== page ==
Excalibur revisited 20 years on by its director John Boorman
D. Roberts | 10/04/1999
(5 out of 5 stars)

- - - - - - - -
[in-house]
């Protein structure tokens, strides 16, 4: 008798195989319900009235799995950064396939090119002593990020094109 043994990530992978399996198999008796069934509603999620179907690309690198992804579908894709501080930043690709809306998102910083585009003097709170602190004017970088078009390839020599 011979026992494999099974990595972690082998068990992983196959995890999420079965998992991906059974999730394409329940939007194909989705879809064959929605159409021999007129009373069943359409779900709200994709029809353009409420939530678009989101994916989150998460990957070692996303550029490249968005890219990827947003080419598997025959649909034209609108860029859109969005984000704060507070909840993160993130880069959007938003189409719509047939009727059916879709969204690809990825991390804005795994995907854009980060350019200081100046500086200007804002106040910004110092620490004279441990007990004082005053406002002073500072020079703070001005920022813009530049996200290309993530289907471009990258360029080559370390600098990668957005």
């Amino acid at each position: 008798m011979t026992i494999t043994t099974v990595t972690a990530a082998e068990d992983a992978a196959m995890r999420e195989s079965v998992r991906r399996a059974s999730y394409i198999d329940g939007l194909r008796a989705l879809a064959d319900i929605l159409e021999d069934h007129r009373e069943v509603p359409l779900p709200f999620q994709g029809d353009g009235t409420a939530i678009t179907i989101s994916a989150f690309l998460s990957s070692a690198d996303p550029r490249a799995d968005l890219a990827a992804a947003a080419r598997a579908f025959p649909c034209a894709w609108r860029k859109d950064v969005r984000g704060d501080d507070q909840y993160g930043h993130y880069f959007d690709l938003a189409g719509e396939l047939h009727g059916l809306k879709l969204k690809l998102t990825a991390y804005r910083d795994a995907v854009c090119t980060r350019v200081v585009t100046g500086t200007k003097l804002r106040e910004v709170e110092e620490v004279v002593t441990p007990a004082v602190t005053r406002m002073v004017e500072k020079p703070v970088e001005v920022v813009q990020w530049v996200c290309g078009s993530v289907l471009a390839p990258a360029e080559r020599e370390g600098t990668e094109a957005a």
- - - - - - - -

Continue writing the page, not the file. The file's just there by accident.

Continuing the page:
"The transfer to DVD is near perfect. The sound is great. It is wonderful to own this piece of film in the super sharp, super clean DVD format, but the real reason to buy this DVD is to listen to John Boorman talking us through the film upto and including the closing credits.Boorman looks back 20 years on a project that in itself waited some 20 years before Orion came up with the backing. In the process it saw Gabriel Byrne, Patrick Stewart, Liam Neeson and others debuting to go on to better things. Not so with Nigel Terry, whose performance was greatly under-rated.Boorman is modest, pragmatic and realistic. If the water was too cold for the actors, he would use his daughter or son. Production waited for live fish to be put into a submerged ring of stones from which Merlin would pick up one by hand, only for them to be tipped OUTSIDE the ring to swim away. Effectively, filming was done in his back garden and that of a neighbour. Local Irish stuntmen were used who would then continue fighting in the battle scenes, after "cut" was called, to settle old scores. Wilkinson Sword provided Excalibur. Green filtered lights rendered greener the countryside already made green by the incessant rain requiring many hours and days waiting for the right conditions.As the young Arthur is taken away from his mother he tugs her hair dramatically across the film screen. Unscripted it came free. The bird pecking out the eye of a strung-up knight took many day's filming.Very tight scheduling, ensured seasons exactly consonant with the three parts of the film - the Coming of Arthur and Camelot, The Wasteland and the Passing of Arthur. To the extent of using Oxford Films Natural History Unit to devise a small element of flowers blossoming in the foreground to demonstrate the re-awakening of the land with the renewed kingship of Arthur. Bluebell groves and the avenue of apple trees were constantly inspected before filming began - in one case this did not prevent some technician trampling down some bluebells.Inevitably, comparisons are made between this attention to detail and getting it right on camera rather than the ever increasing postproduction work using digital effects. The lament is fair and reasonable because Boorman. although he would be too modest to claim such, is the director as auteur. He does not look at his work after filming ceases and, if he does, it is only to see the flaws. However he does look at Excalibur because the story is so good and means so much. What he does not say is that it is his presentation of Arthur through Mallory, von Eschenbach and Wagner at Bayreuth that will make us look at it again and again and again. Unlike VHS, the DVD will mean that each look wil be as good as the first. Buy it and enjoy!"